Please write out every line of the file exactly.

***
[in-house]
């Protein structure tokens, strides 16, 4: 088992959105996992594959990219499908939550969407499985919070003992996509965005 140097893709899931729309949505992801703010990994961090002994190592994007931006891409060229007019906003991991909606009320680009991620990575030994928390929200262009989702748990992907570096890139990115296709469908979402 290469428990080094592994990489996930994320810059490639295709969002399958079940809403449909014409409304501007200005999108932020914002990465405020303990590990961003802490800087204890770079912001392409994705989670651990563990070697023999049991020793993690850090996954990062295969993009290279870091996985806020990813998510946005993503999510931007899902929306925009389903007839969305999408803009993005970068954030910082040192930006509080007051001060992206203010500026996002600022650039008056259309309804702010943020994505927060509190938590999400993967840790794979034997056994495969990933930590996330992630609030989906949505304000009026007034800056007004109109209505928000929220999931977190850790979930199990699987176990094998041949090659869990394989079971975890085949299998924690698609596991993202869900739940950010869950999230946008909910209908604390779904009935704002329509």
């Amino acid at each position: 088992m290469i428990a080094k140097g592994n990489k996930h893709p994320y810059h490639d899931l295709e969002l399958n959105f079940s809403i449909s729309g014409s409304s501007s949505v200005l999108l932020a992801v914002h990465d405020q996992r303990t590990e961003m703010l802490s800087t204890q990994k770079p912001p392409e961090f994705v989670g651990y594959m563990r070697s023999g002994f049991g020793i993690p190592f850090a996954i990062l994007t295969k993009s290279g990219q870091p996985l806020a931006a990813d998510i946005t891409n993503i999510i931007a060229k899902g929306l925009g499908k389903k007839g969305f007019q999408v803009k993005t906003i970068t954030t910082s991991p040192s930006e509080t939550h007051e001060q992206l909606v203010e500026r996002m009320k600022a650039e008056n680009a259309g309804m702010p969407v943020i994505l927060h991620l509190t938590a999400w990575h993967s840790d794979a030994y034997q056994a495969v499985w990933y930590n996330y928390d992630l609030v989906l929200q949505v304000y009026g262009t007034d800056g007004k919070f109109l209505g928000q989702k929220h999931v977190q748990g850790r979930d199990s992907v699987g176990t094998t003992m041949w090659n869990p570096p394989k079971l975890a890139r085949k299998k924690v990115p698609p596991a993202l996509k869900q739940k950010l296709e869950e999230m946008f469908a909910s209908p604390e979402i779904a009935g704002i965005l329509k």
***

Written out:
[in-house]
């Protein structure tokens, strides 16, 4: 088992959105996992594959990219499908939550969407499985919070003992996509965005 140097893709899931729309949505992801703010990994961090002994190592994007931006891409060229007019906003991991909606009320680009991620990575030994928390929200262009989702748990992907570096890139990115296709469908979402 290469428990080094592994990489996930994320810059490639295709969002399958079940809403449909014409409304501007200005999108932020914002990465405020303990590990961003802490800087204890770079912001392409994705989670651990563990070697023999049991020793993690850090996954990062295969993009290279870091996985806020990813998510946005993503999510931007899902929306925009389903007839969305999408803009993005970068954030910082040192930006509080007051001060992206203010500026996002600022650039008056259309309804702010943020994505927060509190938590999400993967840790794979034997056994495969990933930590996330992630609030989906949505304000009026007034800056007004109109209505928000929220999931977190850790979930199990699987176990094998041949090659869990394989079971975890085949299998924690698609596991993202869900739940950010869950999230946008909910209908604390779904009935704002329509």
């Amino acid at each position: 088992m290469i428990a080094k140097g592994n990489k996930h893709p994320y810059h490639d899931l295709e969002l399958n959105f079940s809403i449909s729309g014409s409304s501007s949505v200005l999108l932020a992801v914002h990465d405020q996992r303990t590990e961003m703010l802490s800087t204890q990994k770079p912001p392409e961090f994705v989670g651990y594959m563990r070697s023999g002994f049991g020793i993690p190592f850090a996954i990062l994007t295969k993009s290279g990219q870091p996985l806020a931006a990813d998510i946005t891409n993503i999510i931007a060229k899902g929306l925009g499908k389903k007839g969305f007019q999408v803009k993005t906003i970068t954030t910082s991991p040192s930006e509080t939550h007051e001060q992206l909606v203010e500026r996002m009320k600022a650039e008056n680009a259309g309804m702010p969407v943020i994505l927060h991620l509190t938590a999400w990575h993967s840790d794979a030994y034997q056994a495969v499985w990933y930590n996330y928390d992630l609030v989906l929200q949505v304000y009026g262009t007034d800056g007004k919070f109109l209505g928000q989702k929220h999931v977190q748990g850790r979930d199990s992907v699987g176990t094998t003992m041949w090659n869990p570096p394989k079971l975890a890139r085949k299998k924690v990115p698609p596991a993202l996509k869900q739940k950010l296709e869950e999230m946008f469908a909910s209908p604390e979402i779904a009935g704002i965005l329509k």